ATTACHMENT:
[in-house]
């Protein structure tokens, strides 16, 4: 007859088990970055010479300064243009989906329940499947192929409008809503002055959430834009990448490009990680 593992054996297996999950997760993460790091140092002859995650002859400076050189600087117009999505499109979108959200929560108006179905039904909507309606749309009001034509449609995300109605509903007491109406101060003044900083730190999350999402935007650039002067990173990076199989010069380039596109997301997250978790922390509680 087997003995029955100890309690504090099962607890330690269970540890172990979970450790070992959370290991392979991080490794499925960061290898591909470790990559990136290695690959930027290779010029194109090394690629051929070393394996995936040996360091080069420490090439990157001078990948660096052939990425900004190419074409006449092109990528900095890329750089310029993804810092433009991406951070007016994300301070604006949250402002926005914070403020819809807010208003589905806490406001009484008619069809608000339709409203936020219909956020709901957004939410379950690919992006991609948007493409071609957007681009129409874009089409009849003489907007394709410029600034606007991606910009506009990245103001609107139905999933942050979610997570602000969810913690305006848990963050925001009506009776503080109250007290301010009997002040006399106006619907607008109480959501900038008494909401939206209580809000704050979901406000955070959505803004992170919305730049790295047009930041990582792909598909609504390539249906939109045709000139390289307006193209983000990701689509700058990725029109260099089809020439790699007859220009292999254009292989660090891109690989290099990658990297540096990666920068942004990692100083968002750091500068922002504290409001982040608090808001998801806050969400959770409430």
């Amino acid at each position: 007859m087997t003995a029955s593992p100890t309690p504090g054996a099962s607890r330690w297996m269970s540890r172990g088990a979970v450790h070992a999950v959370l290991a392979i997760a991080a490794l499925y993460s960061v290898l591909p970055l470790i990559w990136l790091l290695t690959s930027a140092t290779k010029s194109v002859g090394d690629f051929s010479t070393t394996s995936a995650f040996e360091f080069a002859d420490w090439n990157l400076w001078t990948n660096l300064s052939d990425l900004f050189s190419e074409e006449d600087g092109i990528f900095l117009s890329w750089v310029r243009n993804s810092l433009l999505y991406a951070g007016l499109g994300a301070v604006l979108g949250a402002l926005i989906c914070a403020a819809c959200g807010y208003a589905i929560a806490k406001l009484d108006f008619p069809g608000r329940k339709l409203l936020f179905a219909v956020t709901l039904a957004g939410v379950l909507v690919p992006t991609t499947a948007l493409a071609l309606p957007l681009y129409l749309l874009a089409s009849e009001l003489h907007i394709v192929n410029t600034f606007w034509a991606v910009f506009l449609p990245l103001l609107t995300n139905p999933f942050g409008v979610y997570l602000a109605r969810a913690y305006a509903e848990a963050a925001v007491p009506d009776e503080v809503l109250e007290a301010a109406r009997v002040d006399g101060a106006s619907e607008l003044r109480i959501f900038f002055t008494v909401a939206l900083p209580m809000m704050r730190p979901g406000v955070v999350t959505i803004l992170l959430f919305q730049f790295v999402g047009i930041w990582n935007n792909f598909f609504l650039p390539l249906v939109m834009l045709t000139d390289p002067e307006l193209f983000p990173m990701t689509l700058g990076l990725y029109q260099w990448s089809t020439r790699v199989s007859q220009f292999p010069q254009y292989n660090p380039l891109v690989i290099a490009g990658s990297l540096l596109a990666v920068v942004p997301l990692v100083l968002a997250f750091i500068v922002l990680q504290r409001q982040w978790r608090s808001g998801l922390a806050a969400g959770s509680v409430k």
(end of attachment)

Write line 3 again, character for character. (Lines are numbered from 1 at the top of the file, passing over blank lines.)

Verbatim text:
């Amino acid at each position: 007859m087997t003995a029955s593992p100890t309690p504090g054996a099962s607890r330690w297996m269970s540890r172990g088990a979970v450790h070992a999950v959370l290991a392979i997760a991080a490794l499925y993460s960061v290898l591909p970055l470790i990559w990136l790091l290695t690959s930027a140092t290779k010029s194109v002859g090394d690629f051929s010479t070393t394996s995936a995650f040996e360091f080069a002859d420490w090439n990157l400076w001078t990948n660096l300064s052939d990425l900004f050189s190419e074409e006449d600087g092109i990528f900095l117009s890329w750089v310029r243009n993804s810092l433009l999505y991406a951070g007016l499109g994300a301070v604006l979108g949250a402002l926005i989906c914070a403020a819809c959200g807010y208003a589905i929560a806490k406001l009484d108006f008619p069809g608000r329940k339709l409203l936020f179905a219909v956020t709901l039904a957004g939410v379950l909507v690919p992006t991609t499947a948007l493409a071609l309606p957007l681009y129409l749309l874009a089409s009849e009001l003489h907007i394709v192929n410029t600034f606007w034509a991606v910009f506009l449609p990245l103001l609107t995300n139905p999933f942050g409008v979610y997570l602000a109605r969810a913690y305006a509903e848990a963050a925001v007491p009506d009776e503080v809503l109250e007290a301010a109406r009997v002040d006399g101060a106006s619907e607008l003044r109480i959501f900038f002055t008494v909401a939206l900083p209580m809000m704050r730190p979901g406000v955070v999350t959505i803004l992170l959430f919305q730049f790295v999402g047009i930041w990582n935007n792909f598909f609504l650039p390539l249906v939109m834009l045709t000139d390289p002067e307006l193209f983000p990173m990701t689509l700058g990076l990725y029109q260099w990448s089809t020439r790699v199989s007859q220009f292999p010069q254009y292989n660090p380039l891109v690989i290099a490009g990658s990297l540096l596109a990666v920068v942004p997301l990692v100083l968002a997250f750091i500068v922002l990680q504290r409001q982040w978790r608090s808001g998801l922390a806050a969400g959770s509680v409430k």